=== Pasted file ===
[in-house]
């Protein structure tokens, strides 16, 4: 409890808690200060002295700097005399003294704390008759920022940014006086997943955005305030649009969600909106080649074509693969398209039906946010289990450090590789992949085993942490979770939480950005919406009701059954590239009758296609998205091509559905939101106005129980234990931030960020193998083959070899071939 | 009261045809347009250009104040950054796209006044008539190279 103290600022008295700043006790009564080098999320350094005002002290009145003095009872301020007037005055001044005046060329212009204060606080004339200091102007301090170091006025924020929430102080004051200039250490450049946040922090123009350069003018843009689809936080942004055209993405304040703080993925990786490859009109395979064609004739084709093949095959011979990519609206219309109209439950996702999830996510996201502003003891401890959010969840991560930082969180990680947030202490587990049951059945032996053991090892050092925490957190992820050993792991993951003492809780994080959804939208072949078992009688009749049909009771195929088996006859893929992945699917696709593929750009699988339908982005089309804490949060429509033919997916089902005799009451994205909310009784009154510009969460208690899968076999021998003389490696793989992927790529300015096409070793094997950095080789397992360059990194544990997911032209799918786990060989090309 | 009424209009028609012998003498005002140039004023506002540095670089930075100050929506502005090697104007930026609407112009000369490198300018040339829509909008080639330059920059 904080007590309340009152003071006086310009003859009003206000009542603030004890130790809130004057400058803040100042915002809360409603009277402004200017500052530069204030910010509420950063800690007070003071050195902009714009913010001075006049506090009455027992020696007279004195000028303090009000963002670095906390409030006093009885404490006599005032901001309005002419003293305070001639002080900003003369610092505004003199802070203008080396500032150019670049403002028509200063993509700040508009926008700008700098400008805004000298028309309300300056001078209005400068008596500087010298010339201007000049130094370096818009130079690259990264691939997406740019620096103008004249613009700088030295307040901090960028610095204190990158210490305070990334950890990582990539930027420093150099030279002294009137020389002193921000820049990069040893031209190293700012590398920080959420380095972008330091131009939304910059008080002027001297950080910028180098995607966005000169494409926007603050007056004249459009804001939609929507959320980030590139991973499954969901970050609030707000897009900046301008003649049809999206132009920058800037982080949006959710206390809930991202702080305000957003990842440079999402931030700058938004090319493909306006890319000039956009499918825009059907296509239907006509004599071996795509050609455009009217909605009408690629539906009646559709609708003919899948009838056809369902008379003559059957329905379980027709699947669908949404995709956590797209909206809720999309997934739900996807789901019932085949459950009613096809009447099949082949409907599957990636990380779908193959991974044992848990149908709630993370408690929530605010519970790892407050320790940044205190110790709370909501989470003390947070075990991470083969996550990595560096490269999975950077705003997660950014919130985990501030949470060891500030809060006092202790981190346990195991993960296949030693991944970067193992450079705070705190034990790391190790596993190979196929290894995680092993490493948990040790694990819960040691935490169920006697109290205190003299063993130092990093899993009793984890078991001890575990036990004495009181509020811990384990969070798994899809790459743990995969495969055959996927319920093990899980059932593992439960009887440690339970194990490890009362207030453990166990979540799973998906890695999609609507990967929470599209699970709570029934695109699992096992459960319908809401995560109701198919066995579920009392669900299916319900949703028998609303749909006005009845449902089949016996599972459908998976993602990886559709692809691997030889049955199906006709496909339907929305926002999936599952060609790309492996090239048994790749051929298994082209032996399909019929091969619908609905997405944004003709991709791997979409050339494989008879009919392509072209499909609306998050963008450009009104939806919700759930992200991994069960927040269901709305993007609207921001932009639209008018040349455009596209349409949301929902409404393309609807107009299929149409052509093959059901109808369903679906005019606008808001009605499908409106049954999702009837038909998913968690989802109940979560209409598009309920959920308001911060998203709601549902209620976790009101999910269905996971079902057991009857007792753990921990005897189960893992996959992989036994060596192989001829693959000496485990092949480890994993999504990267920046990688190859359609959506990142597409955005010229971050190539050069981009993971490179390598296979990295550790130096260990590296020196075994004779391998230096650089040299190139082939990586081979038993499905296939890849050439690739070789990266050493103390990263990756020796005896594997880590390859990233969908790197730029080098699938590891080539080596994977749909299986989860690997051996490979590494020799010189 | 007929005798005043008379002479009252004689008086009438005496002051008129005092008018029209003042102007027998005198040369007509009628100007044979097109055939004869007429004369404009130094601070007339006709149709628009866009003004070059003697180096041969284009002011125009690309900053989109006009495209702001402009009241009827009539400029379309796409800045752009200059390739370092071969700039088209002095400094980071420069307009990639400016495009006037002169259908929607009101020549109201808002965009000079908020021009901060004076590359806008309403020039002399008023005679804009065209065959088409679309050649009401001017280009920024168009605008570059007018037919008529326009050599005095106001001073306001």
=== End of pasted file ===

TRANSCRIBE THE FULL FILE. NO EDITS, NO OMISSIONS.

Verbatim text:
[in-house]
């Protein structure tokens, strides 16, 4: 409890808690200060002295700097005399003294704390008759920022940014006086997943955005305030649009969600909106080649074509693969398209039906946010289990450090590789992949085993942490979770939480950005919406009701059954590239009758296609998205091509559905939101106005129980234990931030960020193998083959070899071939 | 009261045809347009250009104040950054796209006044008539190279 103290600022008295700043006790009564080098999320350094005002002290009145003095009872301020007037005055001044005046060329212009204060606080004339200091102007301090170091006025924020929430102080004051200039250490450049946040922090123009350069003018843009689809936080942004055209993405304040703080993925990786490859009109395979064609004739084709093949095959011979990519609206219309109209439950996702999830996510996201502003003891401890959010969840991560930082969180990680947030202490587990049951059945032996053991090892050092925490957190992820050993792991993951003492809780994080959804939208072949078992009688009749049909009771195929088996006859893929992945699917696709593929750009699988339908982005089309804490949060429509033919997916089902005799009451994205909310009784009154510009969460208690899968076999021998003389490696793989992927790529300015096409070793094997950095080789397992360059990194544990997911032209799918786990060989090309 | 009424209009028609012998003498005002140039004023506002540095670089930075100050929506502005090697104007930026609407112009000369490198300018040339829509909008080639330059920059 904080007590309340009152003071006086310009003859009003206000009542603030004890130790809130004057400058803040100042915002809360409603009277402004200017500052530069204030910010509420950063800690007070003071050195902009714009913010001075006049506090009455027992020696007279004195000028303090009000963002670095906390409030006093009885404490006599005032901001309005002419003293305070001639002080900003003369610092505004003199802070203008080396500032150019670049403002028509200063993509700040508009926008700008700098400008805004000298028309309300300056001078209005400068008596500087010298010339201007000049130094370096818009130079690259990264691939997406740019620096103008004249613009700088030295307040901090960028610095204190990158210490305070990334950890990582990539930027420093150099030279002294009137020389002193921000820049990069040893031209190293700012590398920080959420380095972008330091131009939304910059008080002027001297950080910028180098995607966005000169494409926007603050007056004249459009804001939609929507959320980030590139991973499954969901970050609030707000897009900046301008003649049809999206132009920058800037982080949006959710206390809930991202702080305000957003990842440079999402931030700058938004090319493909306006890319000039956009499918825009059907296509239907006509004599071996795509050609455009009217909605009408690629539906009646559709609708003919899948009838056809369902008379003559059957329905379980027709699947669908949404995709956590797209909206809720999309997934739900996807789901019932085949459950009613096809009447099949082949409907599957990636990380779908193959991974044992848990149908709630993370408690929530605010519970790892407050320790940044205190110790709370909501989470003390947070075990991470083969996550990595560096490269999975950077705003997660950014919130985990501030949470060891500030809060006092202790981190346990195991993960296949030693991944970067193992450079705070705190034990790391190790596993190979196929290894995680092993490493948990040790694990819960040691935490169920006697109290205190003299063993130092990093899993009793984890078991001890575990036990004495009181509020811990384990969070798994899809790459743990995969495969055959996927319920093990899980059932593992439960009887440690339970194990490890009362207030453990166990979540799973998906890695999609609507990967929470599209699970709570029934695109699992096992459960319908809401995560109701198919066995579920009392669900299916319900949703028998609303749909006005009845449902089949016996599972459908998976993602990886559709692809691997030889049955199906006709496909339907929305926002999936599952060609790309492996090239048994790749051929298994082209032996399909019929091969619908609905997405944004003709991709791997979409050339494989008879009919392509072209499909609306998050963008450009009104939806919700759930992200991994069960927040269901709305993007609207921001932009639209008018040349455009596209349409949301929902409404393309609807107009299929149409052509093959059901109808369903679906005019606008808001009605499908409106049954999702009837038909998913968690989802109940979560209409598009309920959920308001911060998203709601549902209620976790009101999910269905996971079902057991009857007792753990921990005897189960893992996959992989036994060596192989001829693959000496485990092949480890994993999504990267920046990688190859359609959506990142597409955005010229971050190539050069981009993971490179390598296979990295550790130096260990590296020196075994004779391998230096650089040299190139082939990586081979038993499905296939890849050439690739070789990266050493103390990263990756020796005896594997880590390859990233969908790197730029080098699938590891080539080596994977749909299986989860690997051996490979590494020799010189 | 007929005798005043008379002479009252004689008086009438005496002051008129005092008018029209003042102007027998005198040369007509009628100007044979097109055939004869007429004369404009130094601070007339006709149709628009866009003004070059003697180096041969284009002011125009690309900053989109006009495209702001402009009241009827009539400029379309796409800045752009200059390739370092071969700039088209002095400094980071420069307009990639400016495009006037002169259908929607009101020549109201808002965009000079908020021009901060004076590359806008309403020039002399008023005679804009065209065959088409679309050649009401001017280009920024168009605008570059007018037919008529326009050599005095106001001073306001």